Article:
Minnesota is home to three species of rabbits and hares—cottontail rabbit, snowshoe hare, and the white-tailed jackrabbit, which is really a hare, not a rabbit. Equipped with powerful hind legs that propel their slender bodies in great leaps and speedy bursts, these unique and interesting animals can be found throughout Minnesota’s forests and prairies, although not everywhere together.
In recent years there has been a surge of cottontails around my rural home in Becida. It’s not uncommon anymore for me to see a half dozen or more of these docile little bunnies sitting placidly around my homestead while I go about my business, often walking within mere feet from them without their so much as moving out of the way.
White-tailed jackrabbits, on the other hand, is a hare I haven’t seen since my college days attending UND and working at the Audubon Center near Warren. There in the Red River valley, jackrabbits were quite common in the open landscape. In fact, I frequently observed deer in the wintertime before the snow was too deep feeding in harvested sugar beet fields along with jackrabbits.
Snowshoe hares are hares of the forest. Locally abundant some years, not so numerous other years, snowshoe hares experience population booms and busts. A couple of weeks ago while deer hunting in Kittson County, I was amazed at the amount of snowshoe hare sign in the snow. Nearly everywhere I went I encountered tracks and droppings. Mostly white in color by late November, it was difficult spotting the hares, but I did observe several nonetheless. Snowshoe hares typically flush when startled, yet they will usually only bound a few short hops before stopping to watch you walk by.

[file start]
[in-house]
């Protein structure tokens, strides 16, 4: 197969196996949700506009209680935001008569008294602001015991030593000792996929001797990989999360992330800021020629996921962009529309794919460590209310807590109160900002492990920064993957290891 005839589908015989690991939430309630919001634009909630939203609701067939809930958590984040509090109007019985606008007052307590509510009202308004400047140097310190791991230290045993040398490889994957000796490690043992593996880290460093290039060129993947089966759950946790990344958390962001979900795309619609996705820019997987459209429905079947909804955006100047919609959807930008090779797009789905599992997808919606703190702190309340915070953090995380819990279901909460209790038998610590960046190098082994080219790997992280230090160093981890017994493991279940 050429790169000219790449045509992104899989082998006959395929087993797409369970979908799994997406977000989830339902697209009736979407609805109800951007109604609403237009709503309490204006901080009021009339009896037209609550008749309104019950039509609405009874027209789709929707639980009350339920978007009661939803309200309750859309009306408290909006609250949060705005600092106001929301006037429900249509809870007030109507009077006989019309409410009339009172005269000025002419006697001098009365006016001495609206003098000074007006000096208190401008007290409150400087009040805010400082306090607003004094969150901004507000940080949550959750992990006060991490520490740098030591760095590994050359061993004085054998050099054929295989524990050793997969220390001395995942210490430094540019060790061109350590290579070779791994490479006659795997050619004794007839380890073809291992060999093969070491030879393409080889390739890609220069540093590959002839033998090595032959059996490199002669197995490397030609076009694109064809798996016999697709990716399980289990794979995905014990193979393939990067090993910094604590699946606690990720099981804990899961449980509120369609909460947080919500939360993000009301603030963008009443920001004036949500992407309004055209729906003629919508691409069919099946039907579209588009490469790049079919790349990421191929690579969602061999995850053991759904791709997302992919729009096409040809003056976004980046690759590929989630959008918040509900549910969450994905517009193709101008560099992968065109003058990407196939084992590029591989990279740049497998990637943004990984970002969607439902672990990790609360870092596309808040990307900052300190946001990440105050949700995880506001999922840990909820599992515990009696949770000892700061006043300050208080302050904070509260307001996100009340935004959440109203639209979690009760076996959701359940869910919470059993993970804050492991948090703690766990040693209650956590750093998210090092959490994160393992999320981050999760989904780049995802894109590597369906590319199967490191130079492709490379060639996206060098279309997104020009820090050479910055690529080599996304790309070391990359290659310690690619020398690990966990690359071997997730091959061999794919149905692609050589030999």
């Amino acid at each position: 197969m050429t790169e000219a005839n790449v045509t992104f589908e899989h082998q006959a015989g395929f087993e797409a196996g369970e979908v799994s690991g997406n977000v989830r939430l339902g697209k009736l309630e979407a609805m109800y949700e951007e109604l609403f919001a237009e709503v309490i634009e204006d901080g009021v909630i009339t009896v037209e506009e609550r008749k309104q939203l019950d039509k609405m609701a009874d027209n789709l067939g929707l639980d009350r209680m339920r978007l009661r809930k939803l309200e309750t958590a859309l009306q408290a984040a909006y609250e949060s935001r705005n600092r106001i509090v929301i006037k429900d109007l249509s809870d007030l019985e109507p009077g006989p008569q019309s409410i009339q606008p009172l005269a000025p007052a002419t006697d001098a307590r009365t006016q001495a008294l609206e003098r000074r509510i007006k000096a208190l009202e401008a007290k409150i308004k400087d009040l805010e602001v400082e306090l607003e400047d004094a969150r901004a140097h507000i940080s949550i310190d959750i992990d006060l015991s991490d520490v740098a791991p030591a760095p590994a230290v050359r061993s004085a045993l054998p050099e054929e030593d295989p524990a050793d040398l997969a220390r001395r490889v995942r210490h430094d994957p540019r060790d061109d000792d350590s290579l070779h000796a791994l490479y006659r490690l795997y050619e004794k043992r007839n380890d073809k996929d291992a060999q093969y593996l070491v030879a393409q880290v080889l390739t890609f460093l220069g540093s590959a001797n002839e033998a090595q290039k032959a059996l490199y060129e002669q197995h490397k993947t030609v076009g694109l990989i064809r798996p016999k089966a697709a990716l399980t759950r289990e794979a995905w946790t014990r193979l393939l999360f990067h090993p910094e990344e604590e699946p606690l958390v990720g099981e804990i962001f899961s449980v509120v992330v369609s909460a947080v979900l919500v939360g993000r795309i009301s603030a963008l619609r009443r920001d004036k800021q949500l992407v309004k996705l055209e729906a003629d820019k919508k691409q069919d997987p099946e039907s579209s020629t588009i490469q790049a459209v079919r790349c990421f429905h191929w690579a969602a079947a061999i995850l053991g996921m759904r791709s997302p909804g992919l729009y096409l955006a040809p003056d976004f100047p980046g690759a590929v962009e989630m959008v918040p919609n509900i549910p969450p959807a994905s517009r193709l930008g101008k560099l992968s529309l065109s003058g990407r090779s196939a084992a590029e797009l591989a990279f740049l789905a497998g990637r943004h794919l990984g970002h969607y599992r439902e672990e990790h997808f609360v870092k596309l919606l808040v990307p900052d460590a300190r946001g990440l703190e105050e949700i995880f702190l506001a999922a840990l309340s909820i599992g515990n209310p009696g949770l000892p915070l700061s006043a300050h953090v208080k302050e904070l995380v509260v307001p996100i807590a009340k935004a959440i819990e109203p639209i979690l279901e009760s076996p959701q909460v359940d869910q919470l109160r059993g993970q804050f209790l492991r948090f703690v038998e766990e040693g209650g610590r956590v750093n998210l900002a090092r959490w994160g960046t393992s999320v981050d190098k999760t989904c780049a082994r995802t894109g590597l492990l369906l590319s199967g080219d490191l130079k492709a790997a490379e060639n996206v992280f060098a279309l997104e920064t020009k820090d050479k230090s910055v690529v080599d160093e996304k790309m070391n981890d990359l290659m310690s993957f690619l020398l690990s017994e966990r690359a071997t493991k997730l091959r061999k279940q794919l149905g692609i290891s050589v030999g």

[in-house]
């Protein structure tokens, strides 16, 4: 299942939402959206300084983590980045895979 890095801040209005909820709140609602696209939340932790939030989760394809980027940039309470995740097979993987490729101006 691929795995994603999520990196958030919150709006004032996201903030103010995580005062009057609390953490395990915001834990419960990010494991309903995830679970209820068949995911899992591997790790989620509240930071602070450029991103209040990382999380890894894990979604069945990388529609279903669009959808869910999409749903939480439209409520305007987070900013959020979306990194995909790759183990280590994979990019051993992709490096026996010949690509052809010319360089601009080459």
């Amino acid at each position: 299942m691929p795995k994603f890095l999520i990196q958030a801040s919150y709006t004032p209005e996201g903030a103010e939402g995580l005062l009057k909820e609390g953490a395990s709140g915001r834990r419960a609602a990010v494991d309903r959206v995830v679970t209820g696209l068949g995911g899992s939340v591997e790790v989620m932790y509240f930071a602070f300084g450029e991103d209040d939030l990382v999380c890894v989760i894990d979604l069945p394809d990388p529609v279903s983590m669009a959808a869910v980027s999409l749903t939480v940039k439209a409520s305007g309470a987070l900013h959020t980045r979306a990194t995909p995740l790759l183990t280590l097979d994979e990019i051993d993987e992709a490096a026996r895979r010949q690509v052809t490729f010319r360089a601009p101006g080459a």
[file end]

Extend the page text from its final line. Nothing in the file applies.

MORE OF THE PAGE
All cottontail rabbits are born inside of neat, fur-lined ground nests with their eyes shut and are helpless and hairless. In contrast, hares are born with a full fur coat and are able to leave the nest only a few hours after birth. Hares, therefore, are precocial.
All three species rely on a couple of defenses when outsmarting predators. Running, leaping, and zigzagging as they go are obvious maneuvers, but what often works best is to simply lie still and not move a muscle. Whether it's summer or winter, seeing a motionless rabbit or hare is surprisingly difficult even when you know they're there. Add to this, jackrabbits and snowshoes turn completely white in the wintertime.
Even so, when remaining motionless won't do the trick, running often will. Cottontails can run up to 20 miles per hour in a zigzag way that confounds predators. Jackrabbits can sprint up to 45 miles per hour and leap up to 20 feet. Snowshoe hares can run nearly as fast as jackrabbits while relying heavily on the knowledge of its home range, various runways, and their ability to run on top of soft snow.
Along with these defenses, rabbits and hares have extremely acute vision and hearing. With large and bulging eyes set on the sides of their heads, these animals can see danger in a near 360-degree range. And those long ears? They serve as noise amplifiers that intensify sounds of approaching danger. Long ears also help to dissipate body heat during hot summer days.
Rabbits and hares are strict vegetarians. Foraging on a wide variety of plant materials including most parts of green plants, seeds, shrubs and bark, rabbits and hares also indulge in a very unusual feeding behavior called coprophagy—the practice of eating their own droppings. Rabbits and hares have the exceptional ability to select the most nutritional of their pellets and recycle these important nutrients and intestinal bacteria.
Chances are that cottontail rabbits, snowshoe hares, or maybe even a white-tailed jackrabbit, lives close to your home or are not far away. These Minnesota mammals, strange looking as they are—long ears, long back legs, and twitching noses—are fascinating creatures of both forest and field as we get out and enjoy the great outdoors.
Blane likes to hear from his readers. Email him your favorite outdoors experiences and wildlife encounters at email@example.com.